Families, educators and journalists alike are trying to make sense of COVID-19’s lasting impact on students. Understanding the academic and social effects will be crucial as public school districts and lawmakers revamp their recovery plans.
A new database can help reporters find and bolster these essential stories.
The Education Recovery Scorecard, released in October 2022, was spearheaded by Tom Kane and Sean Reardon at Harvard and Stanford universities, respectively. They and their teams examined state and national assessment data to measure the impact of the pandemic on individual public school districts.
By providing this data, researchers are encouraging journalists to compare achievement gaps of districts within states and across state lines, further showing how remote schooling, federal spending and other factors are affecting young learners at the local level.
Kane, professor of education and economics at Harvard, is challenging reporters to not only ask districts for a list of things they’re doing, but get them to explain why their efforts are going to be enough.
“Show me on paper,” Kane gave as an example. “What are the effect sizes you’re expecting from each of those things? And do they add up to the magnitude of our losses?”
“Many districts,” he said, “… would find they’re way short.”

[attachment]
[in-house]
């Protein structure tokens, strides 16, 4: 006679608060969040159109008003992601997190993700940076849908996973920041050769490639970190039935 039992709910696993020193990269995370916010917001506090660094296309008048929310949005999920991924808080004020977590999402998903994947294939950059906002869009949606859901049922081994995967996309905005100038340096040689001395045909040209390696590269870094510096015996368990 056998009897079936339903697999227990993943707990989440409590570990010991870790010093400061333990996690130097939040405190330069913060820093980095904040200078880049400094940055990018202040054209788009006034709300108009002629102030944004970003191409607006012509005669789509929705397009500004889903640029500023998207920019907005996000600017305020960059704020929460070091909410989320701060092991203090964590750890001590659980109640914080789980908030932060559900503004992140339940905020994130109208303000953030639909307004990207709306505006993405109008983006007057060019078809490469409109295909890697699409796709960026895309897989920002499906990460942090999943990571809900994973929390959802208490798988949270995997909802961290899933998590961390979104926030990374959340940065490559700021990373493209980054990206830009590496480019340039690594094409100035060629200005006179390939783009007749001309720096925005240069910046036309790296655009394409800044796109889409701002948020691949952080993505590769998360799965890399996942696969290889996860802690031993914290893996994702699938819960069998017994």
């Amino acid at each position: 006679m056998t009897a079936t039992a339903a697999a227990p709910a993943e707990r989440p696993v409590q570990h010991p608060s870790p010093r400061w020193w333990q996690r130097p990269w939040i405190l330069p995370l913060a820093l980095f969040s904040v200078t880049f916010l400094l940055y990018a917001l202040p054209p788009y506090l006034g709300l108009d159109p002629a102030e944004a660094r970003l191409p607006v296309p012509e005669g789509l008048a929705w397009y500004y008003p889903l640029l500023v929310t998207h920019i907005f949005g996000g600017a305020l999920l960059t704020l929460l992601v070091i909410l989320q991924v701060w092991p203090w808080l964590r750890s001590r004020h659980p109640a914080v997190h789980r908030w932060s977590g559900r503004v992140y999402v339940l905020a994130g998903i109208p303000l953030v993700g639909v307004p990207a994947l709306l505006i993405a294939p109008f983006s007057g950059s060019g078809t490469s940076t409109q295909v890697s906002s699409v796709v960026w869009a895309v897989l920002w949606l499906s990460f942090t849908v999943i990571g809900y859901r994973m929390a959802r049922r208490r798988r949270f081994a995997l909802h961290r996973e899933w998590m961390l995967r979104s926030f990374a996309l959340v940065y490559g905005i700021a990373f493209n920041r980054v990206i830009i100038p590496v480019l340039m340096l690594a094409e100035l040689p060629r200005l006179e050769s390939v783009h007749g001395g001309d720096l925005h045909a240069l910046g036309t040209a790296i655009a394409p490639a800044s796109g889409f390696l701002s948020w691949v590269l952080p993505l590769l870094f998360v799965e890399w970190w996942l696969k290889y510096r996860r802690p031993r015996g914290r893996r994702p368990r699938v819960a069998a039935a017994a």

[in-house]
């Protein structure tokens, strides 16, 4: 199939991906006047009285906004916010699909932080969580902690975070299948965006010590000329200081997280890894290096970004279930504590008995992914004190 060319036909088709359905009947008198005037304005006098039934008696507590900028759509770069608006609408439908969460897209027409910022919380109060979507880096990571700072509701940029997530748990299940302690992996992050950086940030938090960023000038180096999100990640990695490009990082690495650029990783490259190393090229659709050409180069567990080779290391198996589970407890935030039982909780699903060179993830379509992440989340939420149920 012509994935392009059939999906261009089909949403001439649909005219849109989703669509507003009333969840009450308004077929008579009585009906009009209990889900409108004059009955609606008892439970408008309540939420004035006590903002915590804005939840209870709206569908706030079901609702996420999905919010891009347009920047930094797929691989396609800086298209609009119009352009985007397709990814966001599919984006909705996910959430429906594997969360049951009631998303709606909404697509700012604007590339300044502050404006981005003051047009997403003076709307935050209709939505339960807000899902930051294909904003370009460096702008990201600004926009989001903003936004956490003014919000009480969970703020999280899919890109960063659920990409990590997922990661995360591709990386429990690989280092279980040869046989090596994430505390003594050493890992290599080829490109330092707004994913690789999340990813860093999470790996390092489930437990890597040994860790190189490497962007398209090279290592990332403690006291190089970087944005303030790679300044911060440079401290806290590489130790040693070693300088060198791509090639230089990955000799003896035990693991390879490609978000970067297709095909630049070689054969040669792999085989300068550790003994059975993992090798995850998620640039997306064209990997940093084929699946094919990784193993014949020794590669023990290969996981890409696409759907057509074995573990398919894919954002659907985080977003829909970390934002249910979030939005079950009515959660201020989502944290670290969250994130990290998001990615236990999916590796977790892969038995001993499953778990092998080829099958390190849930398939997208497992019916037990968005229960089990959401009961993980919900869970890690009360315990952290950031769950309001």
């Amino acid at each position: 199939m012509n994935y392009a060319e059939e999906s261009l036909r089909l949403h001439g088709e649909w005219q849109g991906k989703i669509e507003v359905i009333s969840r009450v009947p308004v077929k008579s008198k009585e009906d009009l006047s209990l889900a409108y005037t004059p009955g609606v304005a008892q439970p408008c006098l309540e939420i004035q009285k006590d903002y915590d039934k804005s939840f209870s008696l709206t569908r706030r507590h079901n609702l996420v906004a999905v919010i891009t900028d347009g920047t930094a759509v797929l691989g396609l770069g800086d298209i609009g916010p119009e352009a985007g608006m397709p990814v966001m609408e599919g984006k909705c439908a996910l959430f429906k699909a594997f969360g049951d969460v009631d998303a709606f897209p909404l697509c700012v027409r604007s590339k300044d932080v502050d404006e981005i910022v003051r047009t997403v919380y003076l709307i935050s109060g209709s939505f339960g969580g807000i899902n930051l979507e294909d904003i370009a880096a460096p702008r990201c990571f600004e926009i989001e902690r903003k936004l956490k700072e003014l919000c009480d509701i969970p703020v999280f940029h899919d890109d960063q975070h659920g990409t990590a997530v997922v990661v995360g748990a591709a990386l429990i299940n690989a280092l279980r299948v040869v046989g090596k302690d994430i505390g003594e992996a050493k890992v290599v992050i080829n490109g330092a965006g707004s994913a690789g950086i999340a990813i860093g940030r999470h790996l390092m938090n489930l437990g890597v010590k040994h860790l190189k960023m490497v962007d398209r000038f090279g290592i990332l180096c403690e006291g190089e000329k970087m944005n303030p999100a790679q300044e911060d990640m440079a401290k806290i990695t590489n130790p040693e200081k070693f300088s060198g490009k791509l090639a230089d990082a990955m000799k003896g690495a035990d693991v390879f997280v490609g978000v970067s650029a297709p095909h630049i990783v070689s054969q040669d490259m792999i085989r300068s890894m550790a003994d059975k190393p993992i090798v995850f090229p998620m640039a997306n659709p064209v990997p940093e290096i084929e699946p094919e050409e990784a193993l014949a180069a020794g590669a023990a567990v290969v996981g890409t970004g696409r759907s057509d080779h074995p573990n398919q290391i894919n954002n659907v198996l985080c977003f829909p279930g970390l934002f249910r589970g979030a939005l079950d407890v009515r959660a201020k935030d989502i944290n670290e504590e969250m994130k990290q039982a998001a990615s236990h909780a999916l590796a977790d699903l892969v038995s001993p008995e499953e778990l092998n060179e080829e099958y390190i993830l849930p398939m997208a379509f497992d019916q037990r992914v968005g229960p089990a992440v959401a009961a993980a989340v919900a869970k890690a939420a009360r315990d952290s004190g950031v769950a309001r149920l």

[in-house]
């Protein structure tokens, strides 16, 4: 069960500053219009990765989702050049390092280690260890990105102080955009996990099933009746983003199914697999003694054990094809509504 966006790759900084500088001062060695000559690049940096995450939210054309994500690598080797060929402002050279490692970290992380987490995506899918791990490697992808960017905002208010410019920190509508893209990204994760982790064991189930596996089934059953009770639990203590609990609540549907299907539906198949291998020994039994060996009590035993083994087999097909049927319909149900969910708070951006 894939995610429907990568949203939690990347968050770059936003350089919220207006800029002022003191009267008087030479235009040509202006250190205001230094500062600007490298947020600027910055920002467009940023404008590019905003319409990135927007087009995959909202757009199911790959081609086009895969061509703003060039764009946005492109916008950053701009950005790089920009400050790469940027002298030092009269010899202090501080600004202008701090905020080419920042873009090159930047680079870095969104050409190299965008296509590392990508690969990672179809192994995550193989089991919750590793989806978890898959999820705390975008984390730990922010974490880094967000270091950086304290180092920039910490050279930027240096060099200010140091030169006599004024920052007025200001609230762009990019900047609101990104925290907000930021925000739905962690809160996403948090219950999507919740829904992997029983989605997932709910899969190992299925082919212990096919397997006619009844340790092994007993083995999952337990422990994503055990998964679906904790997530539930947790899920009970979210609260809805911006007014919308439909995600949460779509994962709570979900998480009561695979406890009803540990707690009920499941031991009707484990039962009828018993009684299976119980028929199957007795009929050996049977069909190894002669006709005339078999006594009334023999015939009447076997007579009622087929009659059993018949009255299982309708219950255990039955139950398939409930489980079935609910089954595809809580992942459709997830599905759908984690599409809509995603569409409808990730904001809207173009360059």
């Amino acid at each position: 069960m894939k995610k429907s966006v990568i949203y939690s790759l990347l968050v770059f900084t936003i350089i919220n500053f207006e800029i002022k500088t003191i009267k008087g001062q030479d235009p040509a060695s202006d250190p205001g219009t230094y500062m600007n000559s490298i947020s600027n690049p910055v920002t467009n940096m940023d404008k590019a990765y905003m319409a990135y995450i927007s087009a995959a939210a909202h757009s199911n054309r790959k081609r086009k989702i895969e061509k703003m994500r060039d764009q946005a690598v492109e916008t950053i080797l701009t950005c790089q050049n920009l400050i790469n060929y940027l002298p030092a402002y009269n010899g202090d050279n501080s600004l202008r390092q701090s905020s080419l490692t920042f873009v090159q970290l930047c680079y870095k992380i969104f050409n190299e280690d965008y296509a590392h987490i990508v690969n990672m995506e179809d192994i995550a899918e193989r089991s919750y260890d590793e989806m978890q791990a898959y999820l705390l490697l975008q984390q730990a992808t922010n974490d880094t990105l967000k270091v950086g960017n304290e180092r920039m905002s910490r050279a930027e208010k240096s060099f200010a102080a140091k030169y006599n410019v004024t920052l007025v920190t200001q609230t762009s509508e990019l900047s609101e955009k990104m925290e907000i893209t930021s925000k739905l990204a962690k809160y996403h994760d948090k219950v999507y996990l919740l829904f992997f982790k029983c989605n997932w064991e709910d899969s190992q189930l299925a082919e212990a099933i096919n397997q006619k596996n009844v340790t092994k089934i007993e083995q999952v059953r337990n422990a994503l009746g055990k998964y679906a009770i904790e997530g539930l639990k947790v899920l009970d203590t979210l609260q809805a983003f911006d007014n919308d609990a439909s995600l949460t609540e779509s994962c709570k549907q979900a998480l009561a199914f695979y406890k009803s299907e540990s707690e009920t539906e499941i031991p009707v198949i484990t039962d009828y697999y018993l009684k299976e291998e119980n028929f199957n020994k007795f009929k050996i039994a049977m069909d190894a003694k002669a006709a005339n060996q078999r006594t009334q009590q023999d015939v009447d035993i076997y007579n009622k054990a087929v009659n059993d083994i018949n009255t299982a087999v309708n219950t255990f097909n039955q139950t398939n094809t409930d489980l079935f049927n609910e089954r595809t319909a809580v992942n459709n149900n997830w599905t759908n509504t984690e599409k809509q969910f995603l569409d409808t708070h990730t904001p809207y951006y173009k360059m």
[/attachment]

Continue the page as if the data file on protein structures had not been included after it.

This explainer will provide a better sense of what the Education Recovery Scorecard is, detail how reporters can use it for stories and list tips they should keep in mind.
Understanding the Education Recovery Scorecard
The scorecard includes metrics from nearly 4,000 public school districts in 29 states and Washington, D.C. It uses data from 2019 and 2022 on math and reading scores for students third to eighth grade. This includes recent results from The Nation’s Report Card, or National Assessment of Educational Progress (NAEP).
Users can compare similar districts and analyze disparities based on student demographics.
Looking at districts in urban settings, for example? Reporters can now easily compare Portland Public Schools in Oregon to Minneapolis Public Schools in Minnesota or Charleston County School District in South Carolina. Of note, the scorecard does not provide data for individual schools or students.